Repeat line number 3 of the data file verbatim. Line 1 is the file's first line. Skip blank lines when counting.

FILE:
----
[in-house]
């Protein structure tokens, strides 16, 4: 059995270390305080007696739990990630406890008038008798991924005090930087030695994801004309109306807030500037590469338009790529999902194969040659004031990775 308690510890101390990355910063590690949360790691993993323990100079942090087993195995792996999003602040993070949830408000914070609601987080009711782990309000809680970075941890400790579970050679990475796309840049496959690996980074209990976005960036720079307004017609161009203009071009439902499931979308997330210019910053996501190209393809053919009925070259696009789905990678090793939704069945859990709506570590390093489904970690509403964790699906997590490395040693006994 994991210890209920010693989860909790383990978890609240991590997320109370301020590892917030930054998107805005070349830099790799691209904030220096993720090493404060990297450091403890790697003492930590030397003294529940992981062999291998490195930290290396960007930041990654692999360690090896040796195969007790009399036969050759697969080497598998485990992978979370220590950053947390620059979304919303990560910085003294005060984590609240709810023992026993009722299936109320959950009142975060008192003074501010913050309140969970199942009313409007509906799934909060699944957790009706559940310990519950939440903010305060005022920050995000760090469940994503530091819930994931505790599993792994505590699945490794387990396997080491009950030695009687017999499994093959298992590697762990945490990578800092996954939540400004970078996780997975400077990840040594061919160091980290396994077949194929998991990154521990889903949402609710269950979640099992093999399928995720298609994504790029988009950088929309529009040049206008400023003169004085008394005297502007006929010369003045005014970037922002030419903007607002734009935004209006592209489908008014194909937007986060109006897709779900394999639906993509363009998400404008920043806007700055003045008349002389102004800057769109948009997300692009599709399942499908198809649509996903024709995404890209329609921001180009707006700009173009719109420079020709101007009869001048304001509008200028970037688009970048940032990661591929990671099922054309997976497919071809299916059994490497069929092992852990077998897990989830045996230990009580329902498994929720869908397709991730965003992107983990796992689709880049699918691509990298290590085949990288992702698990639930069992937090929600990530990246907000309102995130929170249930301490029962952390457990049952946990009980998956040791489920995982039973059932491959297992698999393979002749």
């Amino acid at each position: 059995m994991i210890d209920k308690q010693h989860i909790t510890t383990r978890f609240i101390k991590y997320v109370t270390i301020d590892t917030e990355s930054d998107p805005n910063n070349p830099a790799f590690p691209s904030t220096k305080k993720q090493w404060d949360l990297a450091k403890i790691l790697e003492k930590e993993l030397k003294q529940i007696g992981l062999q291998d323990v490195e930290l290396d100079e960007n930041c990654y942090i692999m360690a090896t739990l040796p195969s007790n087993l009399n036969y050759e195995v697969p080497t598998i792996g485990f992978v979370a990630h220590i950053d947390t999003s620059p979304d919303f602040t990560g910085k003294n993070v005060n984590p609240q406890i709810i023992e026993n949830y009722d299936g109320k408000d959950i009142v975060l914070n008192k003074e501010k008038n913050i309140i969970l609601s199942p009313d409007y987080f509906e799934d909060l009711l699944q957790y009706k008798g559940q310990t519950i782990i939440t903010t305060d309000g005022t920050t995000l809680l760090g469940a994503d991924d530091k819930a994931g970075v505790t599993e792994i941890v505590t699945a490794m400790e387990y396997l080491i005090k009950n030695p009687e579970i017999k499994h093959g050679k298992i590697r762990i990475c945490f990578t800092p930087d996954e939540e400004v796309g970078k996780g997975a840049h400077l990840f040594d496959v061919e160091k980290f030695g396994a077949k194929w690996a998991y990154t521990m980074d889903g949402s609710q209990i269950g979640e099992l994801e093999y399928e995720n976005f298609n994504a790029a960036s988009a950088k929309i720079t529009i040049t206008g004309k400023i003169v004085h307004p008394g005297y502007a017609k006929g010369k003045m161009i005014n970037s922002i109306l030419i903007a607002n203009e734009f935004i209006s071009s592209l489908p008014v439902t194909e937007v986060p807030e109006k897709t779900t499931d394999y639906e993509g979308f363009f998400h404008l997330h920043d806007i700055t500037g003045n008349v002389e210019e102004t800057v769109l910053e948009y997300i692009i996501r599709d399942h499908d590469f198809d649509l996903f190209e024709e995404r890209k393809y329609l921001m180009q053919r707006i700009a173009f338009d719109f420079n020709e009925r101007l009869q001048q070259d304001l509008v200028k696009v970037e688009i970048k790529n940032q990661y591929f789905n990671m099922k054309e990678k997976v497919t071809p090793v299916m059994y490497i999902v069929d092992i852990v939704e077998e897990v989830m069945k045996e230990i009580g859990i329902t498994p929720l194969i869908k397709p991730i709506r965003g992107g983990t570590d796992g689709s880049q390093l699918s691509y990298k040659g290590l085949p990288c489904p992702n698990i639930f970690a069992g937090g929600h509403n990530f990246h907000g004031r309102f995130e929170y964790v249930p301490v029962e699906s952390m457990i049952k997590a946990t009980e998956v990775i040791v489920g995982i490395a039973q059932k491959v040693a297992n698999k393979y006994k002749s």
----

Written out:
């Amino acid at each position: 059995m994991i210890d209920k308690q010693h989860i909790t510890t383990r978890f609240i101390k991590y997320v109370t270390i301020d590892t917030e990355s930054d998107p805005n910063n070349p830099a790799f590690p691209s904030t220096k305080k993720q090493w404060d949360l990297a450091k403890i790691l790697e003492k930590e993993l030397k003294q529940i007696g992981l062999q291998d323990v490195e930290l290396d100079e960007n930041c990654y942090i692999m360690a090896t739990l040796p195969s007790n087993l009399n036969y050759e195995v697969p080497t598998i792996g485990f992978v979370a990630h220590i950053d947390t999003s620059p979304d919303f602040t990560g910085k003294n993070v005060n984590p609240q406890i709810i023992e026993n949830y009722d299936g109320k408000d959950i009142v975060l914070n008192k003074e501010k008038n913050i309140i969970l609601s199942p009313d409007y987080f509906e799934d909060l009711l699944q957790y009706k008798g559940q310990t519950i782990i939440t903010t305060d309000g005022t920050t995000l809680l760090g469940a994503d991924d530091k819930a994931g970075v505790t599993e792994i941890v505590t699945a490794m400790e387990y396997l080491i005090k009950n030695p009687e579970i017999k499994h093959g050679k298992i590697r762990i990475c945490f990578t800092p930087d996954e939540e400004v796309g970078k996780g997975a840049h400077l990840f040594d496959v061919e160091k980290f030695g396994a077949k194929w690996a998991y990154t521990m980074d889903g949402s609710q209990i269950g979640e099992l994801e093999y399928e995720n976005f298609n994504a790029a960036s988009a950088k929309i720079t529009i040049t206008g004309k400023i003169v004085h307004p008394g005297y502007a017609k006929g010369k003045m161009i005014n970037s922002i109306l030419i903007a607002n203009e734009f935004i209006s071009s592209l489908p008014v439902t194909e937007v986060p807030e109006k897709t779900t499931d394999y639906e993509g979308f363009f998400h404008l997330h920043d806007i700055t500037g003045n008349v002389e210019e102004t800057v769109l910053e948009y997300i692009i996501r599709d399942h499908d590469f198809d649509l996903f190209e024709e995404r890209k393809y329609l921001m180009q053919r707006i700009a173009f338009d719109f420079n020709e009925r101007l009869q001048q070259d304001l509008v200028k696009v970037e688009i970048k790529n940032q990661y591929f789905n990671m099922k054309e990678k997976v497919t071809p090793v299916m059994y490497i999902v069929d092992i852990v939704e077998e897990v989830m069945k045996e230990i009580g859990i329902t498994p929720l194969i869908k397709p991730i709506r965003g992107g983990t570590d796992g689709s880049q390093l699918s691509y990298k040659g290590l085949p990288c489904p992702n698990i639930f970690a069992g937090g929600h509403n990530f990246h907000g004031r309102f995130e929170y964790v249930p301490v029962e699906s952390m457990i049952k997590a946990t009980e998956v990775i040791v489920g995982i490395a039973q059932k491959v040693a297992n698999k393979y006994k002749s």